SCHR Settles Indigent Defense Class Action Lawsuit Against State of Georgia

16th December, 2011

ATLANTA, GEORGIA-Today, a class-action challenge to the fairness of the state's indigent defense system that was brought on behalf of nearly 200 people convicted of offenses who were without counsel has reached a settlement.

To guarantee the right to adequate representation for poor people in Georgia who have been convicted of offenses carrying a term of incarceration and who are currently without effective legal counsel, the Southern Center for Human Rights (SCHR) and co-counsel Bondurant, Mixson and Elmore, L.L.P. (BME, LLP), reached a settlement with the Georgia Public Defenders Standards Council (GPDSC).   

“We believe this is an important and significant step towards making Georgia’s indigent defense system capable of providing our clients with the representation to which they are entitled,” said SCHR Attorney Lauren Sudeall Lucas.

SCHR and BME, LLP filed Flournoy v. State of Georgia in December 2009, to challenge the state’s failure to provide counsel for nearly 200 convicted indigent defendants who did not have lawyers to represent them in their appeals. At the time the lawsuit was filed, severe budget cuts rendered the GPDSC inadequately staffed and funded to meet the constitutional obligations to provide counsel to those convicted of crimes. As a result of severe budget cuts, GPDSC’s Appellate Division was staffed by only two full-time and one part-time staff attorneys.  The funding available for contracted private counsel who could also take on such appeals had also been cut in half from $336,000 in Fiscal Year 2009 to $160,000 for Fiscal Year 2010. Since the filing of the lawsuit, the class size grew from nearly 200 to more than 800 indigent defendants, but the resources dedicated to their representation did not keep pace.  

One of the remedies included in today’s settlement is the requirement that GPDSC hire seven additional staff attorneys to staff the Appellate Division and implement a system that monitors the caseloads carried by individual lawyers.   The agreement also creates a specific process by which contract attorneys and staff attorneys will be hired – including a thorough review of their qualifications, which must meet certain minimum requirements.  And it changes the contracts under which private attorneys are hired by providing them the resources and incentives to effectively represent their clients.  Additionally, GPDSC must implement a mechanism for oversight and accountability of the qualified private attorneys with whom they contract for services.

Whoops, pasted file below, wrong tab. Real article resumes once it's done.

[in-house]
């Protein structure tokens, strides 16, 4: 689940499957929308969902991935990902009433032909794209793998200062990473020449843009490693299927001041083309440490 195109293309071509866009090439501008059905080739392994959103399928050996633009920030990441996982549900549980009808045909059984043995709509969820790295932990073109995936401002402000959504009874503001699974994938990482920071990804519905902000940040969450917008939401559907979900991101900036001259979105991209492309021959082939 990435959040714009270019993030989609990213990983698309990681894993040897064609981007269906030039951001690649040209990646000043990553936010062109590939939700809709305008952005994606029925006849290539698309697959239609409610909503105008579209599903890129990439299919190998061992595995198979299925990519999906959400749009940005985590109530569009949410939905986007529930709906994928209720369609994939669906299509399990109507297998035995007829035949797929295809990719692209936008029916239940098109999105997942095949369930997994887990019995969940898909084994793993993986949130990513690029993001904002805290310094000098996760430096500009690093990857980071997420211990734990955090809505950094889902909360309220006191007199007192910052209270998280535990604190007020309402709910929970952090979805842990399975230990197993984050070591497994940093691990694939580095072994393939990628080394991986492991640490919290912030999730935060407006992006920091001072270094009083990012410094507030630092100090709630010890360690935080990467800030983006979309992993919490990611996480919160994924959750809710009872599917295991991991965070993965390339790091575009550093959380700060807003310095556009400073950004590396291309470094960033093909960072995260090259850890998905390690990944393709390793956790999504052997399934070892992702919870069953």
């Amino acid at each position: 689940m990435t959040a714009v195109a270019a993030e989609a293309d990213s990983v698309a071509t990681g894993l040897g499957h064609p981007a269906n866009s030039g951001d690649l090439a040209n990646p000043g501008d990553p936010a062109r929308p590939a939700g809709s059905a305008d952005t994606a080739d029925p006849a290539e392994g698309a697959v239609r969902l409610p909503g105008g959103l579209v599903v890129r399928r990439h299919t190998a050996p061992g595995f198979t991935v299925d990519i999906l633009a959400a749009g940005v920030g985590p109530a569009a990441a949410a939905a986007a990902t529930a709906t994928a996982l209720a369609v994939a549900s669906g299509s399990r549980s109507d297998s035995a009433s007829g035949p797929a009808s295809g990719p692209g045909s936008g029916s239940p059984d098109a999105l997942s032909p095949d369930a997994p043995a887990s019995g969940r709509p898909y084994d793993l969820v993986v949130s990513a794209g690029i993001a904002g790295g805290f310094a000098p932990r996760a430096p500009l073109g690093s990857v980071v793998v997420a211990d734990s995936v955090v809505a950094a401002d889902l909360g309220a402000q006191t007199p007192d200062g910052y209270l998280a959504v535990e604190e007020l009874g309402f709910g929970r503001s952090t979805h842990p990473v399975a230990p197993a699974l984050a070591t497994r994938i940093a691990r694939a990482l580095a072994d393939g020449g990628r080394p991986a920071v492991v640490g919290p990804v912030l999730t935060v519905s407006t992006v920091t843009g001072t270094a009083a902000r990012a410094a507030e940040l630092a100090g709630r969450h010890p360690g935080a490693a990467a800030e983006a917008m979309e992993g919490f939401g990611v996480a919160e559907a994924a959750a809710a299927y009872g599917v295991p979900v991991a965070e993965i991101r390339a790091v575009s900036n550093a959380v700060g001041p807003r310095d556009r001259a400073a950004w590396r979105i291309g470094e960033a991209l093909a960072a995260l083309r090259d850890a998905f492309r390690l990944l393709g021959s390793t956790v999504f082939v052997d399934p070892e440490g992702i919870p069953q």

“We are very pleased that the state has agreed to make several significant reforms to its indigent defense system that will protect the constitutional rights of the accused.  The improvements guaranteed by the consent decree will lead to a fairer and more accurate criminal justice system,” said Michael Caplan, attorney for the Plaintiffs from Bondurant, Mixson and Elmore, L.L.P.

The Flournoy matter is the latest in a series of lawsuits filed by SCHR in response to the State’s continued refusal to fully fund the State’s indigent defense system.  In 2010, SCHR settled Cantwell v. Crawford, another lawsuit against GPDSC on behalf of hundreds of poor people accused of crimes in Georgia’s Northern Judicial Circuit who were without counsel. In 2008, Former GPDSC Director Mack Crawford attempted to close the Metro Conflict Defender office and reversed the decision only after SCHR filed suit.  

For additional information or to set up an interview, contact Kathryn Hamoudah at 404/688-1202 or [email protected]


To read the Consent Decree, click here.


State agrees to bolster public defender system Atlanta Journal-Constitution, December 16, 2011
Indigent attorney system goes on trial
Fulton County Daily Report, December 8, 2011
Indigent inmates sue over backlog Fulton County Daily Report, December 16, 2009
Ga. inmates say state fails to assign attorneys Associated Press, December 15, 2009
State inmates waiting years for lawyers to file their appeals, suit says Atlanta Journal Constitution, December 12, 2009

February 23, 2010
: Judge Orders Georgia to Provide Lawyers for Inmates Seeking Appeals
December 15, 2009: Lawsuit Filed to Secure Lawyers for Poor People Seeking Appeals